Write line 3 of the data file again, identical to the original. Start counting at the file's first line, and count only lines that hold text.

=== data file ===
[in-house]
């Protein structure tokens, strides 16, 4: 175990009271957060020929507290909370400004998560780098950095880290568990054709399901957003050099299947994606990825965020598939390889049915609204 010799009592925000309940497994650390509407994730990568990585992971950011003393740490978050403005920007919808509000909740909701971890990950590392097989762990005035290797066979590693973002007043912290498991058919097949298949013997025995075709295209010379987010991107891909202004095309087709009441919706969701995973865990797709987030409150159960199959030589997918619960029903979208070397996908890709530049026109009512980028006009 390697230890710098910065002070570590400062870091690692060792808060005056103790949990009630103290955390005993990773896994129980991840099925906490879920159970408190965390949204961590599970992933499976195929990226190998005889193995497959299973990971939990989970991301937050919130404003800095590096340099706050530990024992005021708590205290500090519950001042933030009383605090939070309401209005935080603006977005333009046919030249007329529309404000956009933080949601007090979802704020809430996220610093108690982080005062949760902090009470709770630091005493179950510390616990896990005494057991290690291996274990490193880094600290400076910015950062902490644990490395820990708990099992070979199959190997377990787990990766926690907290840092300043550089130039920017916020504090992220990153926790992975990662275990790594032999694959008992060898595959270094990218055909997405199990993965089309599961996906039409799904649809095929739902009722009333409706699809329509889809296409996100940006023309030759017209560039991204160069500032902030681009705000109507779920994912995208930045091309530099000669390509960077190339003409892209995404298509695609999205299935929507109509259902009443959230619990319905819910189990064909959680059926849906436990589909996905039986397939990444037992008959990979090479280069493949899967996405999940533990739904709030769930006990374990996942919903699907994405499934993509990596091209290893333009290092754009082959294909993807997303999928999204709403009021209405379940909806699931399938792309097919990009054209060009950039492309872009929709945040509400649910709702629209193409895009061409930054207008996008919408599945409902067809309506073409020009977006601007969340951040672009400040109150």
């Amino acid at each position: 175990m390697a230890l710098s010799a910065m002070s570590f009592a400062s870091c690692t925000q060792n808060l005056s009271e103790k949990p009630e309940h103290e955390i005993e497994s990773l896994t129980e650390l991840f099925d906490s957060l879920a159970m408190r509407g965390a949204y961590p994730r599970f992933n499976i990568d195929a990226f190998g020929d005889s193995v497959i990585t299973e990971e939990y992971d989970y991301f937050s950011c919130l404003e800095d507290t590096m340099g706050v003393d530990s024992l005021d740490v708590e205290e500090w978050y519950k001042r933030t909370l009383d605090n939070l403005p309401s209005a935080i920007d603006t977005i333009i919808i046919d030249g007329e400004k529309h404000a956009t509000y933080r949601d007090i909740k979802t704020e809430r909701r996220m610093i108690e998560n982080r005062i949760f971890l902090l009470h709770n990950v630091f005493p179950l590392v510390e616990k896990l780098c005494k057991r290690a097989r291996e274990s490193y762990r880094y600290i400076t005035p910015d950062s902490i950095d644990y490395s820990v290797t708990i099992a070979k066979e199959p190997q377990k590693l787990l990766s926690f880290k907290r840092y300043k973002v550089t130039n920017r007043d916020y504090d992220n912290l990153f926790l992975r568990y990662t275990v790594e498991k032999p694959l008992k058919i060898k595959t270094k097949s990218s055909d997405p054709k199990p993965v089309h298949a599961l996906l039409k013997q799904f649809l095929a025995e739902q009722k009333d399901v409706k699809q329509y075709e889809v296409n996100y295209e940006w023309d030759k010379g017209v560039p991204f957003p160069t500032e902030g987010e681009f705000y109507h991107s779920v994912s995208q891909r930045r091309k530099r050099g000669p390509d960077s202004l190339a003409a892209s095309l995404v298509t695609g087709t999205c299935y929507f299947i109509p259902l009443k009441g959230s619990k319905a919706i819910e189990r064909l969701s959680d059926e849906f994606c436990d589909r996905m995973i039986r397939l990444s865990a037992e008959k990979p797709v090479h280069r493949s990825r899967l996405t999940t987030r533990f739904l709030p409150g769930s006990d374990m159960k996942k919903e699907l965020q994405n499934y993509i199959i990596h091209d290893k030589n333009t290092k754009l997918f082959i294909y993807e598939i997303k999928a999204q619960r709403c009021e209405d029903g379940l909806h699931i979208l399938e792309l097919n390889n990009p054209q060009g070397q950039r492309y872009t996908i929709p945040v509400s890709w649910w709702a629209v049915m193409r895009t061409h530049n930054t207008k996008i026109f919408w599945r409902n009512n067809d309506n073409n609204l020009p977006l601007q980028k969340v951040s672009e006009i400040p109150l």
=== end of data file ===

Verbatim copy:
């Amino acid at each position: 175990m390697a230890l710098s010799a910065m002070s570590f009592a400062s870091c690692t925000q060792n808060l005056s009271e103790k949990p009630e309940h103290e955390i005993e497994s990773l896994t129980e650390l991840f099925d906490s957060l879920a159970m408190r509407g965390a949204y961590p994730r599970f992933n499976i990568d195929a990226f190998g020929d005889s193995v497959i990585t299973e990971e939990y992971d989970y991301f937050s950011c919130l404003e800095d507290t590096m340099g706050v003393d530990s024992l005021d740490v708590e205290e500090w978050y519950k001042r933030t909370l009383d605090n939070l403005p309401s209005a935080i920007d603006t977005i333009i919808i046919d030249g007329e400004k529309h404000a956009t509000y933080r949601d007090i909740k979802t704020e809430r909701r996220m610093i108690e998560n982080r005062i949760f971890l902090l009470h709770n990950v630091f005493p179950l590392v510390e616990k896990l780098c005494k057991r290690a097989r291996e274990s490193y762990r880094y600290i400076t005035p910015d950062s902490i950095d644990y490395s820990v290797t708990i099992a070979k066979e199959p190997q377990k590693l787990l990766s926690f880290k907290r840092y300043k973002v550089t130039n920017r007043d916020y504090d992220n912290l990153f926790l992975r568990y990662t275990v790594e498991k032999p694959l008992k058919i060898k595959t270094k097949s990218s055909d997405p054709k199990p993965v089309h298949a599961l996906l039409k013997q799904f649809l095929a025995e739902q009722k009333d399901v409706k699809q329509y075709e889809v296409n996100y295209e940006w023309d030759k010379g017209v560039p991204f957003p160069t500032e902030g987010e681009f705000y109507h991107s779920v994912s995208q891909r930045r091309k530099r050099g000669p390509d960077s202004l190339a003409a892209s095309l995404v298509t695609g087709t999205c299935y929507f299947i109509p259902l009443k009441g959230s619990k319905a919706i819910e189990r064909l969701s959680d059926e849906f994606c436990d589909r996905m995973i039986r397939l990444s865990a037992e008959k990979p797709v090479h280069r493949s990825r899967l996405t999940t987030r533990f739904l709030p409150g769930s006990d374990m159960k996942k919903e699907l965020q994405n499934y993509i199959i990596h091209d290893k030589n333009t290092k754009l997918f082959i294909y993807e598939i997303k999928a999204q619960r709403c009021e209405d029903g379940l909806h699931i979208l399938e792309l097919n390889n990009p054209q060009g070397q950039r492309y872009t996908i929709p945040v509400s890709w649910w709702a629209v049915m193409r895009t061409h530049n930054t207008k996008i026109f919408w599945r409902n009512n067809d309506n073409n609204l020009p977006l601007q980028k969340v951040s672009e006009i400040p109150l």